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‘Fat Ham’ at Geffen Playhouse flips Shakespeare’s script

From left: Marcel Spears (Juicy) and Nikki Crawford (Tedra) in Geffen Playhouse's "Fat Ham" (Photo by Jeff Lorch)

If you Vitamixed the existential pages of William Shakespeare’s “Hamlet” with a crockpot of Southern barbecue sauce, you might end up with a play as spitfire as James Ijames’s 2017 “Fat Ham” — now extended through May 5 at Geffen Playhouse.


How the Tony Award-nominated play maps onto “Hamlet” and spins it on its head is remarkable, but what you’ll relish most in this production of “Fat Ham” is the sizzling energy of its original Broadway cast and its creative staging.

From left: Marcel Spears (Juicy) and Billy Eugene Jones (Pap) in Geffen Playhouse's "Fat Ham" (Photo by Jeff Lorch)

Juicy (a warmly authentic Marcel Spears) is the melancholic Southern son of a father (an excellent Billy Eugene Jones) who died after being shanked in prison and returns as a white-suited ghost, popping up in the most unexpected ways thanks to illusions designer Skylar Fox.


The ghost visits Juicy and his sex-obsessed best friend Tio (Chris Herbie Holland, channeling Fresh Prince) as they help set up a backyard barbecue (scenic design by Maruti Evans) celebrating the nuptials of Juicy’s spirited and sexy mother Tedra (an astonishing Nikki Crawford) to the father’s own brother (also Jones), a reverend.  

Ensemble cast of Geffen Playhouse's "Fat Ham" (Photo by Jeff Lorch)

So far, so “Hamlet.” Except Juicy wears braided hair and a black shirt with “Mama’s boy” written in pink glitter that his mother made for him. Bullied by his father and uncle for being “soft,” Juicy proclaims himself an “empath” at one point, and sings Radiohead’s angsty “Creep” during family karaoke, richly belting “I don’t belong here” in a moving crescendo.


Rather than being potentially cringeworthy, the scene is beautifully rendered, with Juicy’s family (at least in his mind) swaying along to the song, which is at first amusing, but they soon meld through sound (designed by Mikaal Sulaiman) and lighting (by Bradley King) to create a moment of unity amid an otherwise fraught and shrill family dynamics.

Ensemble cast of Geffen Playhouse's "Fat Ham" (Photo by Jeff Lorch)

For more deeply than teen angst, Juicy grapples not only with the ghost of his father, but a Black family legacy going “all the way back to slavery” that sees the men as violent and prison-bound, and the women — even one as feisty as Tedra – having little choice but to go from a father’s house to a husband’s and then, apparently, to another husband’s almost immediately if the first dies.


Soon joining the family for the backyard cookout (note: don’t attend hungry) are tomboy Opal (a bright Adrianna Mitchell) in a rare dress, uniformed Marine Larry (Matthew Elijah Webb) and their imposing mother Rabby (Benja Kay Thomas), in her literally "color purple" Sunday best (character-driven ’90s-ish costuming by Dominique Fawn Hill).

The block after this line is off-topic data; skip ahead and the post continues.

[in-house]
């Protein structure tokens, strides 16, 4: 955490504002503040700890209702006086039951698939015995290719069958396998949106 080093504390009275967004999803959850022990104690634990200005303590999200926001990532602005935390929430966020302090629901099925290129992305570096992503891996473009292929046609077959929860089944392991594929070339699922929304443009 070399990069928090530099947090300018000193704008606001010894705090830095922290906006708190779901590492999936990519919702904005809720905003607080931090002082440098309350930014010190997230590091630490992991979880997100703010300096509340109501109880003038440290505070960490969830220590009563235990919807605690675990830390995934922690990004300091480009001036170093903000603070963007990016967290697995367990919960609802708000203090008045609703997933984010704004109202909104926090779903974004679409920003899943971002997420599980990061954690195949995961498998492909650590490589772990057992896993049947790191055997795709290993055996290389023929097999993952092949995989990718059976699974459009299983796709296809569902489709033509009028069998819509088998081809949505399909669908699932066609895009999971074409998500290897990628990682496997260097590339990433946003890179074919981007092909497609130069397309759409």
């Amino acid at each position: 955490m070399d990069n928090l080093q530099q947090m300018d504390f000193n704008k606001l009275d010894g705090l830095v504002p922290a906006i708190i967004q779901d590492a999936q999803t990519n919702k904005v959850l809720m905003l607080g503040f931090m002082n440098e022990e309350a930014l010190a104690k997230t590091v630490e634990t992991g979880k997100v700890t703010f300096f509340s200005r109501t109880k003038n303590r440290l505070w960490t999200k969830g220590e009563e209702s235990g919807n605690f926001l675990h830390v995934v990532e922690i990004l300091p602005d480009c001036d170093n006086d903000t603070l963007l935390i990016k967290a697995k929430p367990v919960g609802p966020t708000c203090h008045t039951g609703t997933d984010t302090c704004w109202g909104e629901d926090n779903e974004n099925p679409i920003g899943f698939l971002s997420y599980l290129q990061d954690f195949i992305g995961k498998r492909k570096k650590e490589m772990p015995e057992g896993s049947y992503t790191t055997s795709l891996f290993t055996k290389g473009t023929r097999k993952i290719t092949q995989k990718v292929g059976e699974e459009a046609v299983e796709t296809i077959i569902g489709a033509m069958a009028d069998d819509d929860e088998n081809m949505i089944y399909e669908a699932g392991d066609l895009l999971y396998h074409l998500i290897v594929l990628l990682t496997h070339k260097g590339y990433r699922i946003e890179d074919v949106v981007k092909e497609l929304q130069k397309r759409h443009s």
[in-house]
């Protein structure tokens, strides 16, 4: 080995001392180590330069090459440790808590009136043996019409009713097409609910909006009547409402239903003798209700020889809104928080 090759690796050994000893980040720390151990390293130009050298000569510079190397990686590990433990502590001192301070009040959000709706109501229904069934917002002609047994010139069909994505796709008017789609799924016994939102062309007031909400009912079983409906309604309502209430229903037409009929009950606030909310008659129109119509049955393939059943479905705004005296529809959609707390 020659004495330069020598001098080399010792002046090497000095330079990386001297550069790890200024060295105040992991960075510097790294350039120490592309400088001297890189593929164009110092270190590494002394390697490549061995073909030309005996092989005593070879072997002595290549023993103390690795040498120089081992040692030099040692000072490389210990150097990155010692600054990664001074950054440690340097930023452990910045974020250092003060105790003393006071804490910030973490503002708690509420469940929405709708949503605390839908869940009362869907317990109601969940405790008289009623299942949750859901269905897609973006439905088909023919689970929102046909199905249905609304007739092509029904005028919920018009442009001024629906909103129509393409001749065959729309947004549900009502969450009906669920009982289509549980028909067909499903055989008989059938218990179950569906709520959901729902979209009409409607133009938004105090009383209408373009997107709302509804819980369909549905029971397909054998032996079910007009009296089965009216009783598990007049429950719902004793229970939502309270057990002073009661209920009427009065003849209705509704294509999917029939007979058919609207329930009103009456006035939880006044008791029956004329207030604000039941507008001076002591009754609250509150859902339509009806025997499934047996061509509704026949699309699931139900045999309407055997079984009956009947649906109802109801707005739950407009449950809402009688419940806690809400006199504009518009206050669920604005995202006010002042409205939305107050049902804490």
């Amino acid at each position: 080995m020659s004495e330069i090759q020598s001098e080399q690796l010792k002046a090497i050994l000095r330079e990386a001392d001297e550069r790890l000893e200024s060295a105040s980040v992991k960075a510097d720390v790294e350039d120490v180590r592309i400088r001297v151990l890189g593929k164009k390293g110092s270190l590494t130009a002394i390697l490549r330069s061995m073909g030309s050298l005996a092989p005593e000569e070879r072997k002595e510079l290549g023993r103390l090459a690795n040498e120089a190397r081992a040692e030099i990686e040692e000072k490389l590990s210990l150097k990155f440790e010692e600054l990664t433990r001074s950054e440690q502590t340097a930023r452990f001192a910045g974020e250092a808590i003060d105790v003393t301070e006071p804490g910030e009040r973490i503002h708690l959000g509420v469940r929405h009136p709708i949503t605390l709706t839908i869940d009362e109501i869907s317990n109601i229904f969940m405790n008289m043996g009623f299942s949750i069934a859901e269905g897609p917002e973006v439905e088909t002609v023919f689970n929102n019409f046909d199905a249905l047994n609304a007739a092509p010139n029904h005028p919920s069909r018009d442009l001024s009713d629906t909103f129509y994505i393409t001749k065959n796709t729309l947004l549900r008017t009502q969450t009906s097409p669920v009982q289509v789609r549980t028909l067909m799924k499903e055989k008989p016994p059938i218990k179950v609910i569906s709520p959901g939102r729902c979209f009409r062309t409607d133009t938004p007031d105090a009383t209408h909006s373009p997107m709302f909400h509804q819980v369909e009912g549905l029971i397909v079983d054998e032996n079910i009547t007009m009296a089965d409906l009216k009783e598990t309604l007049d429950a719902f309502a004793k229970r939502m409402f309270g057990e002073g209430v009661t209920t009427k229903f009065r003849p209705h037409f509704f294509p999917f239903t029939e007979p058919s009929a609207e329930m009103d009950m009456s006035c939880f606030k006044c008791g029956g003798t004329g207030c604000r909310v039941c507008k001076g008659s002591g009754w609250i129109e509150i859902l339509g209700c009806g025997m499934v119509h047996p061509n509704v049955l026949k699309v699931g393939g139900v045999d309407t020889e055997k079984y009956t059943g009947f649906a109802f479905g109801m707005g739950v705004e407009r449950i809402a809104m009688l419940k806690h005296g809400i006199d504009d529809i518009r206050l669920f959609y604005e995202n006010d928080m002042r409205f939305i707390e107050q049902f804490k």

From left: Marcel Spears (Juicy) and Adrianna Mitchell (Opal) in Geffen Playhouse's "Fat Ham" (Photo by Jeff Lorch)

As the younger generation (none of whom are traditionally “straight”) face off against their elders in a game of charades — the play within the play designed to “catch the conscience of the king,” as in “Hamlet” — we feel their vulnerability, saddled with the archaic rules and selfish decisions of their parents while navigating a nebulous freedom promised by an evolving digital landscape.


Like these youths’ loosely defined identities, the play itself has amorphous structural edges, unfolding in waves rather than couplet-ending acts. However, a very thin fourth wall and the characters’ occasional awareness that they are in front of an audience — and possibly even enacting a version of “Hamlet” — is refreshingly interesting.  

Chris Herbie Holland (Tio) in Geffen Playhouse's "Fat Ham" (Photo by Jeff Lorch)

Parallels to Shakespeare’s play are also fun to notice. Though Juicy only sometimes soliloquizes Hamlet’s lines, oblique references abound, such as Opal saying she wants to be flushed down a toilet. A balloon with a happy face that could have evoked Yorick’s skull in “Hamlet,” but is instead sat on, seems like a missed opportunity.


The play also insightfully answers why Juicy (or Hamlet, for that matter) doesn’t just run away from his situation, and it ingeniously culminates in the characters' empowering turn of fate. The ensuing dance party of self-acceptance and expression seems more like virtual fantasy, though, closely following as it does an act of violence perhaps more grounded in these characters’ actual lived experience.

Nikki Crawford (Tedra) in Geffen Playhouse's "Fat Ham" (Photo by Jeff Lorch)

Through it all, the entire energetic ensemble is a joy to watch, with astute comic timing as directed by Sideeq Heard, based on original direction by Saheem Ali. Crawford as Juicy’s mother especially stands out for her sustained dynamism and emotional believability. Her performance and the creative staging of “Fat Ham” make the answer of “To go or not to go?” decidedly “Go.”


“Fat Ham” continues at the Geffen Playhouse’s Gil Cates Theater, 10886 Le Conte Ave., Los Angeles, extended through May 11, with shows Wednesdays through Fridays at 8 p.m., Saturdays at 3 p.m. and 8 p.m., and Sundays at 2 p.m. and 7 p.m. Tickets range from $39 to $139 and can be purchased by calling the box office at (310) 208-2028 or visiting Run time is 100 minutes without intermission.




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